By TOM GIAMBRONI
LISBON - The Columbiana County Drug Task Force took to the sky Monday in a part of its annual aerial effort to find marijuana on the ground, with this year's efforts resulting in the seizure of 334 plants.
The focus this year was mostly in Middleton and Unity townships, with marijuana plants being found off Carter Road in Middleton Township and off Creek, McCloskey and Hisey roads in Unity Township.
"I was surprised. The plants were in very good condition," said DTF Director Dan Downard, who was expecting to find the plants in worse shape given the hot weather and semi-drought conditions of the past three months.
A helicopter and crew from the Ohio Bureau of Criminal Identification and Investigation, along with a DTF agent to serve as a spotter, flew over the townships in search of marijuana. When suspected plants were found, the location was communicated to agents following along on the ground.
Also assisting was the county sheriff's office, highway patrol, FBI and federal Drug Enforcement Agency.
In some locations, the marijuana plants were found growing in cornfields, which is a common practice, while others were in hard-to-get-to wooded areas that required agents to bushwhack their way through heavy brush.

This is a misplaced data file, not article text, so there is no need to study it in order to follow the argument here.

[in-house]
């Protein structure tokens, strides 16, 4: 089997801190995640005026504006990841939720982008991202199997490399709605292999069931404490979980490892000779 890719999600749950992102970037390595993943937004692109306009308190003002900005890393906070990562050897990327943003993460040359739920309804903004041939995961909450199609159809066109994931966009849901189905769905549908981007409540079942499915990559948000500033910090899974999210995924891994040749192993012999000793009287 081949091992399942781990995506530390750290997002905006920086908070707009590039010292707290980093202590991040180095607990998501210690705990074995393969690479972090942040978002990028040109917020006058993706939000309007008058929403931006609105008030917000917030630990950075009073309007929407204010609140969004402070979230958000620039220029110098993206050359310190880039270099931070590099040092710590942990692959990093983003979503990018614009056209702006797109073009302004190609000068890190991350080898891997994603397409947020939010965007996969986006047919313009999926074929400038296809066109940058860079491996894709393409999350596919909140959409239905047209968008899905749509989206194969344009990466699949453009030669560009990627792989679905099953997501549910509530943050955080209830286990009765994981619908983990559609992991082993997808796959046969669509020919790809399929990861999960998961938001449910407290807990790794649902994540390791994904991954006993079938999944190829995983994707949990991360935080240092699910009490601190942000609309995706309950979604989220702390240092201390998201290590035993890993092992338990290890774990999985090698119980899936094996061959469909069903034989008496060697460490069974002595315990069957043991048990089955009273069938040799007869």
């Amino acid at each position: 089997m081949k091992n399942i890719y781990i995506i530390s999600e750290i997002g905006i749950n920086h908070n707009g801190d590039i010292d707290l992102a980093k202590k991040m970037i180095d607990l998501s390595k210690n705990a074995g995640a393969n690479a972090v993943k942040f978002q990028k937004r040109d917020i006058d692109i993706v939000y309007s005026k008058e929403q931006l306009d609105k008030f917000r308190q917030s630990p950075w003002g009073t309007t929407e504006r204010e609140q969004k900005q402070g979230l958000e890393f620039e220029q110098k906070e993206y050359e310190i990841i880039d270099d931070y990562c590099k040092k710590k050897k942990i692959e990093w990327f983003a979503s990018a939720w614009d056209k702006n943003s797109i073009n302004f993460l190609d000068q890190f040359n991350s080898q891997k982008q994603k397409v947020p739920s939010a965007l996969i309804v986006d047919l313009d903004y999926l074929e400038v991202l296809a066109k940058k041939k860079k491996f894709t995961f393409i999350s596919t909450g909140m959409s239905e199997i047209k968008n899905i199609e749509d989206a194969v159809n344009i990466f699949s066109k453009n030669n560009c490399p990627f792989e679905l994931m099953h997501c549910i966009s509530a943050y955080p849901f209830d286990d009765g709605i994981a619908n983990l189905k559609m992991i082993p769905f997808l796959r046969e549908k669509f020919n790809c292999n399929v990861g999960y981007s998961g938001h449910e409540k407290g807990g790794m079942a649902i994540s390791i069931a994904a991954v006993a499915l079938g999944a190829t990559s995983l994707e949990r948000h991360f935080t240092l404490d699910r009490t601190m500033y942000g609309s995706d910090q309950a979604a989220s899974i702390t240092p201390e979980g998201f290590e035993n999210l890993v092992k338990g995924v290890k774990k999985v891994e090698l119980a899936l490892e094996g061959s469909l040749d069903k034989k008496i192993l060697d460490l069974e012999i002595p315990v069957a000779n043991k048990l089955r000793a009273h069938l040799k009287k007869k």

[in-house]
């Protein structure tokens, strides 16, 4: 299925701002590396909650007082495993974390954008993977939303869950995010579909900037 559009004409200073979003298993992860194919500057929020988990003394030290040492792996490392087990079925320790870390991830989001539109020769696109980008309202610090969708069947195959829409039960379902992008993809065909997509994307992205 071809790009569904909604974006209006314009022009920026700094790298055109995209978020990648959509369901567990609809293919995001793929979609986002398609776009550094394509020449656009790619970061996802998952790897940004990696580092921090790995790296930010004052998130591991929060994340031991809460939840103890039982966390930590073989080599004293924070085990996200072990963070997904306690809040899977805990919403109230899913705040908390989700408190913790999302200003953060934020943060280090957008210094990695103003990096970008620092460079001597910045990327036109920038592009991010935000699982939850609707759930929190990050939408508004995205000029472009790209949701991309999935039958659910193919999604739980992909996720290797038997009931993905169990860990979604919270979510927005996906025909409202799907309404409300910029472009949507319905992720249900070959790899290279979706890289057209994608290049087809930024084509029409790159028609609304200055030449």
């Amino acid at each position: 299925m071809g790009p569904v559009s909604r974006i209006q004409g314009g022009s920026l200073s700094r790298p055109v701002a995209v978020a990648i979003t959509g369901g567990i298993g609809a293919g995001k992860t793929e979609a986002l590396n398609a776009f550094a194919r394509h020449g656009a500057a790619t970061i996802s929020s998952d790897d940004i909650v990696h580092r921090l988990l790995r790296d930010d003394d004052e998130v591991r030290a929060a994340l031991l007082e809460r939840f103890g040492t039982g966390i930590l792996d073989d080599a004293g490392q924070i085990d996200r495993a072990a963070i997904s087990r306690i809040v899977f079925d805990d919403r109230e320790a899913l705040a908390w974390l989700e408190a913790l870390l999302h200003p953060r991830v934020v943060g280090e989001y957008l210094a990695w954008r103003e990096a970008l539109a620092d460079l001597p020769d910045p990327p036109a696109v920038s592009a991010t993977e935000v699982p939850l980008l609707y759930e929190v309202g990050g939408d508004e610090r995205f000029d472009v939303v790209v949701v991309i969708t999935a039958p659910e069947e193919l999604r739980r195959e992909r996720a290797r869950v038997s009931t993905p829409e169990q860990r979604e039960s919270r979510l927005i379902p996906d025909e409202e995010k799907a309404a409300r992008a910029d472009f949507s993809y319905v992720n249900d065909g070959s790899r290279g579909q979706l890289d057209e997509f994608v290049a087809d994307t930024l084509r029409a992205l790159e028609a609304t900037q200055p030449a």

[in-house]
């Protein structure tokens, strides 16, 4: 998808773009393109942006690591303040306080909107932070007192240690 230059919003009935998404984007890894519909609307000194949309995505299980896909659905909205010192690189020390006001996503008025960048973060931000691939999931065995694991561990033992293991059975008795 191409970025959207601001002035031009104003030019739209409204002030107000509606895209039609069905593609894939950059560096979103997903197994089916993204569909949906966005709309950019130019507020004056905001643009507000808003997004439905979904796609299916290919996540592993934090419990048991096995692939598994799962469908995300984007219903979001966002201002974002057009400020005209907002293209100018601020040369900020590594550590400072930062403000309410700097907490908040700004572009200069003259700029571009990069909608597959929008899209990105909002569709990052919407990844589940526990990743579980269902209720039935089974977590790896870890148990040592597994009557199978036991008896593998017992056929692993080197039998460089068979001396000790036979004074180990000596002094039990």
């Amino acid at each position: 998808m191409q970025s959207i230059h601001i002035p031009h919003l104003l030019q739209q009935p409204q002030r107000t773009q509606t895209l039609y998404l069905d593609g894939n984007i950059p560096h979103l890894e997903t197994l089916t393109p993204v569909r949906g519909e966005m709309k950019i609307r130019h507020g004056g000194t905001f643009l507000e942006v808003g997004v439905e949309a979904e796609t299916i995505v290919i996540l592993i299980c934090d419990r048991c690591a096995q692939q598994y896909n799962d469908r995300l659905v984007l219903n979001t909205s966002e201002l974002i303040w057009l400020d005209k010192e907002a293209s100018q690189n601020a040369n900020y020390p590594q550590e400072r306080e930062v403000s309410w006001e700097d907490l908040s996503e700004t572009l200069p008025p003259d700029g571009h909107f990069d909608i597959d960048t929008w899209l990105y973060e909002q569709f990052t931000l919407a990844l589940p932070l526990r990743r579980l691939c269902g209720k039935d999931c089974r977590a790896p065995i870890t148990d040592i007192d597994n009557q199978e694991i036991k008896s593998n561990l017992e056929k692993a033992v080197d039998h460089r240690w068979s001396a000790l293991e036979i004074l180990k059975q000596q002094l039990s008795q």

No man-made obstacles protecting the sites were encountered. Downard said in one location the marijuana plants appeared to have been watered recently, and they also found empty five-gallon buckets that appeared to have been used to haul fertilizer.
No arrests were made and charges are always possible, but Downard said often the marijuana is grown on someone's else property without the property owner's knowledge. He said that is normally the case with marijuana located in cornfields.
The number of seized plants is up considerably from recent years, with 90 plants found last year and 141 the year before.
"I don't know how much of a dent it makes because we got so much of it (marijuana) coming in from outside of the county," Downard said.
A mature plant produces $1,000 worth of marijuana, although most of these plants were not yet fully grown. "When you're talking about 334 plants, that's a lot of money taken out (of circulation), and money is what the drug trade is all about," he said.